The Illinois State Archaeological Survey (ISAS) recently collaborated with landowners in northwest Illinois to investigate a pre-contact village and associated mound using non-invasive geophysical survey. Originally recorded in 1961 as a Late Woodland site, a brief revisit to the McKeown site in 1974 showed that the site actually dates to the Upper Mississippian Langford Phase and contains not only a mound, but intact house pits and other features. The Langford Phase spans 1000-1400 CE in northern Illinois, and village sites that can be attributed to this phase are quite rare. Despite this, the McKeown site has received relatively little attention from professional archaeologists in the six decades since it was first documented.
This spring, the McKeown family reached out to ISAS to gauge interest in re-investigating the site. The McKeown siblings had known about the mound since their father had purchased the Whiteside County farm and adjacent woodlot in the 1950s, and the family was interested in finding out more about the site and exploring options to make sure that it was preserved far into the future.
ISAS archaeologists jumped at the chance to learn more about this important site. Because known Langford villages are so rare, little is known about key aspects of how these groups organized space at habitation sites. The arrangement and layout of houses and storage features at villages and how these sites articulate with the surrounding landscape are important clues to the rich social, economic, and subsistence practices of past groups. Knowing more about the McKeown site could help answer questions that are difficult to get at in other contexts.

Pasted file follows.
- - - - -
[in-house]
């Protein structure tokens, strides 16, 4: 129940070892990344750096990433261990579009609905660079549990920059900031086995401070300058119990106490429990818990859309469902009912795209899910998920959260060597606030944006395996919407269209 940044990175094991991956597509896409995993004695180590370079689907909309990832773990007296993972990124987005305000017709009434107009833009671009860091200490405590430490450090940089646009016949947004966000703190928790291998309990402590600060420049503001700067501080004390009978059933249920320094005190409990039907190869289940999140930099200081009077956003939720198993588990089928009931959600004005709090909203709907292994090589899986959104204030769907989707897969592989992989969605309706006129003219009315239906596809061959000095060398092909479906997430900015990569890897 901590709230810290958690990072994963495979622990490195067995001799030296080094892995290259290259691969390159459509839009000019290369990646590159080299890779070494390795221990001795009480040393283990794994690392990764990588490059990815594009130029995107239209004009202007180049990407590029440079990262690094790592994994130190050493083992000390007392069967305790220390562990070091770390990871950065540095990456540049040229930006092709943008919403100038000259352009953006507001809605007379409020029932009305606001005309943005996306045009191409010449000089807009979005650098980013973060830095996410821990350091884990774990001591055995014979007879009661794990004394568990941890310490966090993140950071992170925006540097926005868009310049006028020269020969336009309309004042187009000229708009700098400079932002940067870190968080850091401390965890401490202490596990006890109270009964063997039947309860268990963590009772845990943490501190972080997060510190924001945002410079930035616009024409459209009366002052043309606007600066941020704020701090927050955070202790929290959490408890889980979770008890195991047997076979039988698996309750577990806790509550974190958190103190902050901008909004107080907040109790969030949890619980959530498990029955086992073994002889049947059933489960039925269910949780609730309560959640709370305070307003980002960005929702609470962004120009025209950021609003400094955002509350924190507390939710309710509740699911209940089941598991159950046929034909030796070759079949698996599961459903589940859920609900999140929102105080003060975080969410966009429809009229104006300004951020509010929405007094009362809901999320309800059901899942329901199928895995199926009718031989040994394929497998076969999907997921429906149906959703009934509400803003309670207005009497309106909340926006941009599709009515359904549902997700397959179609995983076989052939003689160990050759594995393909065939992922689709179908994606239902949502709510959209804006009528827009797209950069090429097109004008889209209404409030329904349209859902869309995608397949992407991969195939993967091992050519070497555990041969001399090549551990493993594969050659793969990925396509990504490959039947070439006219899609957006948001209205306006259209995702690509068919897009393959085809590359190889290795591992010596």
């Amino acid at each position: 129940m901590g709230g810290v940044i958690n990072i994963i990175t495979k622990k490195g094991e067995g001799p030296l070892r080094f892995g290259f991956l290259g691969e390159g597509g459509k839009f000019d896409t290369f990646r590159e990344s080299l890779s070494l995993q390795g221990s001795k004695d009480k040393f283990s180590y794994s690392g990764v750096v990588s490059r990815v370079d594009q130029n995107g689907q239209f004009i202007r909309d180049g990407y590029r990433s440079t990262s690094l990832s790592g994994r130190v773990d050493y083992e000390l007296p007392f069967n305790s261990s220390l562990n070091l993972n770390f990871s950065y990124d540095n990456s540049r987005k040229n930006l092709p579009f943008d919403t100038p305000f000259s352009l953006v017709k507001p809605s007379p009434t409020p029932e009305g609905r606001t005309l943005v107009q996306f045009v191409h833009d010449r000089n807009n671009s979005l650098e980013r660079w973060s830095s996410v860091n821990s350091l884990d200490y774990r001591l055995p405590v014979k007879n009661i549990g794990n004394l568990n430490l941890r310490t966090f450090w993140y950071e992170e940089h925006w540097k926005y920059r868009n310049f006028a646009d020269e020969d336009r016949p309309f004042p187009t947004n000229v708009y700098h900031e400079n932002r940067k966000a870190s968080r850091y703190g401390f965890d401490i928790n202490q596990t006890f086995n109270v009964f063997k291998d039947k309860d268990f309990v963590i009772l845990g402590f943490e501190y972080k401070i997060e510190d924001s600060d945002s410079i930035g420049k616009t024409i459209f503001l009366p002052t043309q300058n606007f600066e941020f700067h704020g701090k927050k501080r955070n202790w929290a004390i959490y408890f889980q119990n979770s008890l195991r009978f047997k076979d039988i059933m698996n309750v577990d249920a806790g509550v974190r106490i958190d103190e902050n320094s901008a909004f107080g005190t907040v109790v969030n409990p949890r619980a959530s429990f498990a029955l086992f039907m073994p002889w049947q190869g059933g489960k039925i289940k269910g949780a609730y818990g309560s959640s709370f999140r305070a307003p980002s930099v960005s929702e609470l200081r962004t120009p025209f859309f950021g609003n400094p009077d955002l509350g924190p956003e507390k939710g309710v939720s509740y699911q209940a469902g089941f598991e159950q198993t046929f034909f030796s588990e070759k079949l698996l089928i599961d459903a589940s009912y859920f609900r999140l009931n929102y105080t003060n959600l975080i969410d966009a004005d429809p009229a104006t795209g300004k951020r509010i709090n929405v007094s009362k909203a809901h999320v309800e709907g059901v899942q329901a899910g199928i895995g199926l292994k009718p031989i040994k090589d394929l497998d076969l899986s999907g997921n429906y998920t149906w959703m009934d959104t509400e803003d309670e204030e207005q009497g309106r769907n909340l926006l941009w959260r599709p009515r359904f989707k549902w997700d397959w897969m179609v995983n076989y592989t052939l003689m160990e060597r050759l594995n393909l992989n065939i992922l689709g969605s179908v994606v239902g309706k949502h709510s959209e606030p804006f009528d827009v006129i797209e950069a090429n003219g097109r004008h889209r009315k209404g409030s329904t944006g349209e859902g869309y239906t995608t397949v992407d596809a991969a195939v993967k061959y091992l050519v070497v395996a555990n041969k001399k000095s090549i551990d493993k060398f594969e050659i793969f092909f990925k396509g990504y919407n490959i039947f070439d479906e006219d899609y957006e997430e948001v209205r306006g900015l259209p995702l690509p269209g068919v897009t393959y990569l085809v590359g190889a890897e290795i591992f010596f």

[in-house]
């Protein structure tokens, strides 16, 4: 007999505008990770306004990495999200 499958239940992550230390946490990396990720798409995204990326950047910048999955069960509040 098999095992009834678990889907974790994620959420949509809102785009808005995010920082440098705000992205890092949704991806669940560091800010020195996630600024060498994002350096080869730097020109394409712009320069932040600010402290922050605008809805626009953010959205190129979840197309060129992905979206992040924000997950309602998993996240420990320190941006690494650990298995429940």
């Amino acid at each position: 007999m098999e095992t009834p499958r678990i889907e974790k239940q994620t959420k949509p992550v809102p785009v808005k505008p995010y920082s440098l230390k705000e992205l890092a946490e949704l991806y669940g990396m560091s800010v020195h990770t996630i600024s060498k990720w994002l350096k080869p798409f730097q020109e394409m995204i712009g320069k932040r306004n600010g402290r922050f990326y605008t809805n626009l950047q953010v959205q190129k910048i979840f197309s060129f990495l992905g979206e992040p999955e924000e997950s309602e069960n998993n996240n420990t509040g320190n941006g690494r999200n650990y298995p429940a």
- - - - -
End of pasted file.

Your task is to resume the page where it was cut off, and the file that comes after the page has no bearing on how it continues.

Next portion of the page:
Non-invasive geophysical survey techniques using equipment like magnetic gradiometers or electromagnetic induction allow archaeologists to map buried features across a wide area without disturbing archaeological deposits. These methods use subtle differences in the magnetic or electrical properties of buried features like storage pits to distinguish them from the surrounding soil. In May of 2023, ISAS archaeologists and other volunteers worked alongside the McKeown family to conduct a geophysical survey of the woodlot and adjacent field. Initial results are quite intriguing, and show the site extends well beyond the original limits, with several intact pits and several lines of houses flanking linear features that may be walls or stockades.
The work this spring at McKeown was made possible by collaborative funding between ISAS and a grant from the US National Park Service, and just as importantly cooperation with proactive landowners who are invested in the long-term preservation of this site. Cooperation between professional archaeologists and members of the public who see themselves as stewards of the archaeological record is already a key part of how we do archaeology in the state, and will need to become increasingly common if we are to preserve our shared cultural heritage for future generations.